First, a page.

Updated 10 May 2022

Top Pet Supplements 

Pets have such a positive impact on human life. It is so powerful that the National Institute of Health (NIH) has collaborated with the Waltham Petcare Science Institute since 2008 to study the human benefits of associating with animals. They study what type of pet best supports specific human needs and situations. 

The Covid-19 pandemic only heightened the supportive power of pets. Pets provided a distraction, connection, and emotional support during the imposed pandemic isolation. According to the APPA National Pet Owners Survey, pet ownership in the US hit an all-time high in 2021 with roughly 90.5 million households owning a pet. That means roughly 7 out of every 10 households now have one or more pets. 

Dog and Family

Pets naturally become part of the family. They entertain us, cuddle us, and provide interactive support. As owners continue to humanize pets, they increasingly seek ways to support the happiness and health of their pets. Proper nutrition helps pets live life to the fullest. 

 

Are Pet Supplements Worth it 

Depending on the animal’s age and physical and mental health, supplements may be beneficial. For example, have you ever wondered, “Why does my dog eat grass?” Researchers do not really know. Speculation runs the gambit. From normal dog behavior to ploys for human parent attention. From missing nutrients to irritated stomachs. 

What a dog ingests with the grass is the real concern. Was the grass sprayed with pesticides or herbicides? You do not want to poison a member of the family.  

Grass can also contain fecal material carrying the eggs and larva of intestinal parasites. Puppies are the most likely to eat grass and are also the most at risk from parasite infections.  

In either case, pet supplements may support the physical and mental health of the family dog. Fiber or digestive enzymes for stomach issues. Hemp, probiotics, or ashwagandha for anxiety. Fish oil, vitamins, and turmeric for immune system support. 

(For safe pet supplements and dosages talk to your veterinarian. Supplements are not intended to diagnose, treat, cure, or prevent any disease. Never give pets human supplements. They may contain ingredients and dosages at levels which are toxic for pets. Especially given most pets are substantially smaller than humans.)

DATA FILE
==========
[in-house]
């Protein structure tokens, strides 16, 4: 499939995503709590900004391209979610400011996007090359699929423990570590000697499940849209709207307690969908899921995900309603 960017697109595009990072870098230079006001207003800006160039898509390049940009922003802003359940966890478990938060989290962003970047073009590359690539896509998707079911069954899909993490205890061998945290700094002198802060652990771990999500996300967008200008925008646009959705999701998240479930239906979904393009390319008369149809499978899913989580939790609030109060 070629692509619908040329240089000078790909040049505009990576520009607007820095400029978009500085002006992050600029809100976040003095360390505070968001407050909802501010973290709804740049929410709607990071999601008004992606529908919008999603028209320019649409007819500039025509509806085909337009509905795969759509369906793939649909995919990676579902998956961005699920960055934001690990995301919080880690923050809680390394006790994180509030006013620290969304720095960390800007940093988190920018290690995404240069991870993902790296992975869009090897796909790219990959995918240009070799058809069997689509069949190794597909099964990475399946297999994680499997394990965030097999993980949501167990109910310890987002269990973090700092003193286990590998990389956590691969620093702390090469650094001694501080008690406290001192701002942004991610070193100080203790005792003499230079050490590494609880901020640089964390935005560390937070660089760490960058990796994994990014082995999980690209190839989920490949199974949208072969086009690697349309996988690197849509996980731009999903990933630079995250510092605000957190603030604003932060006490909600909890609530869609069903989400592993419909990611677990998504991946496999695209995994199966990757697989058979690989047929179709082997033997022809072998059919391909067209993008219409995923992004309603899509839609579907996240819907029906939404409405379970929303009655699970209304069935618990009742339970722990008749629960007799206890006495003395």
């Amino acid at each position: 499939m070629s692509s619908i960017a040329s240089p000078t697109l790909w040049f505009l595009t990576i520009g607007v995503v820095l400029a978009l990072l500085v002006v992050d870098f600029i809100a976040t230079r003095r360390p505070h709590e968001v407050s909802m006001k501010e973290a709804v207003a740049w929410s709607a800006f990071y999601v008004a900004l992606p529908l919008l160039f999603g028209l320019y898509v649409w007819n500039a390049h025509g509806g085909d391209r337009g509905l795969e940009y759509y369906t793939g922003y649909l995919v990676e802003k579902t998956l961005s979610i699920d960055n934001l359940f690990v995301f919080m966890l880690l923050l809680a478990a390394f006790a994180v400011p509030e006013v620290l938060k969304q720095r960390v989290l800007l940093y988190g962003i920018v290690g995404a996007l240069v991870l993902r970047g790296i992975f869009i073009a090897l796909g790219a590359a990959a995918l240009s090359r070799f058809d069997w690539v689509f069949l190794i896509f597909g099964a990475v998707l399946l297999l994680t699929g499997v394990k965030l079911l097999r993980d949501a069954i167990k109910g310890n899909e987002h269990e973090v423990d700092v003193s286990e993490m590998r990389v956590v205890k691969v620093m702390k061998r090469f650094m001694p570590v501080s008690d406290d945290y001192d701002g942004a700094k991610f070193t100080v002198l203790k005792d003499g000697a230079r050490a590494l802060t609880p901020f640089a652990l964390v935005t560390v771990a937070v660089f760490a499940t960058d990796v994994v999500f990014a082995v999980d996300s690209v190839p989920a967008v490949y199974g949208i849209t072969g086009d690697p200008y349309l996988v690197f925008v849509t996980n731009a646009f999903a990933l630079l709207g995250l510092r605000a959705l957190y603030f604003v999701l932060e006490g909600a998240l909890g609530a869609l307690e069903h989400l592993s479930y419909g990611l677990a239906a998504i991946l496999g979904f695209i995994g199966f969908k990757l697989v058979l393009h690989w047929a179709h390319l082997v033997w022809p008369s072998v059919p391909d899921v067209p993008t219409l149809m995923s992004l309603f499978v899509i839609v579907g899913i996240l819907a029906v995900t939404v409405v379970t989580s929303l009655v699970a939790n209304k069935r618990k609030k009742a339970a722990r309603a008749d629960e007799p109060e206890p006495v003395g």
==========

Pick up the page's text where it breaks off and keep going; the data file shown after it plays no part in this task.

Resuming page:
If you are concerned about your pet’s overall health and wellness (joints, immune system, digestive health, emotional wellbeing, and healthy aging) supplements may offer support. 

 

Popular Supplements for Dogs 

If you feed your dog a strict diet of carefully balanced nutritional dog food, the need for your dog to take supplements is low. However, depending on age and situation, supplements might benefit a dog’s quality of life. 

Benefits of supplements for dogs include: 

 

  • Easing Joint Pain to Improve Mobility 

Watching a dog limp and refuse to engage in normal playful behavior is heart-wrenching. Numerous supplements support reducing inflammation and improving joint functioning. Turmeric, fish oil, pineapple bromelain, and vitamin D are a few. 

Large dog breeds and obese dogs are especially at risk of developing osteoarthritis. Glucosamine and chondroitin may help acute pain from osteoarthritic joints and be a preventative intervention, too. Glucosamine and chondroitin are natural components of cartilage that make up joint connective tissue.  

Supplements containing green-lipped mussels (GLM) are rich in omega-3 fatty acids, antioxidants, amino acids, and vitamins and minerals. GLM supplementation has been clinically shown to improve peak vertical force and motor activity in aging dogs. 

 

  • Relieving Allergies/Skin Issues 

The most common symptoms of an allergic reaction show up on a dog’s skin; Itchy, swollen, red skin with possible hives. Other skin issues include dry skin, hair loss, dandruff, or inflammation. These all leave a dog miserable. 

Cleaning a dog

Both chewable and topical supplements can provide relief. These can include antioxidants, fish oil, coconut oil, vitamins, and zinc to soothe, hydrate, and nourish the skin. 

 

  • Immune Health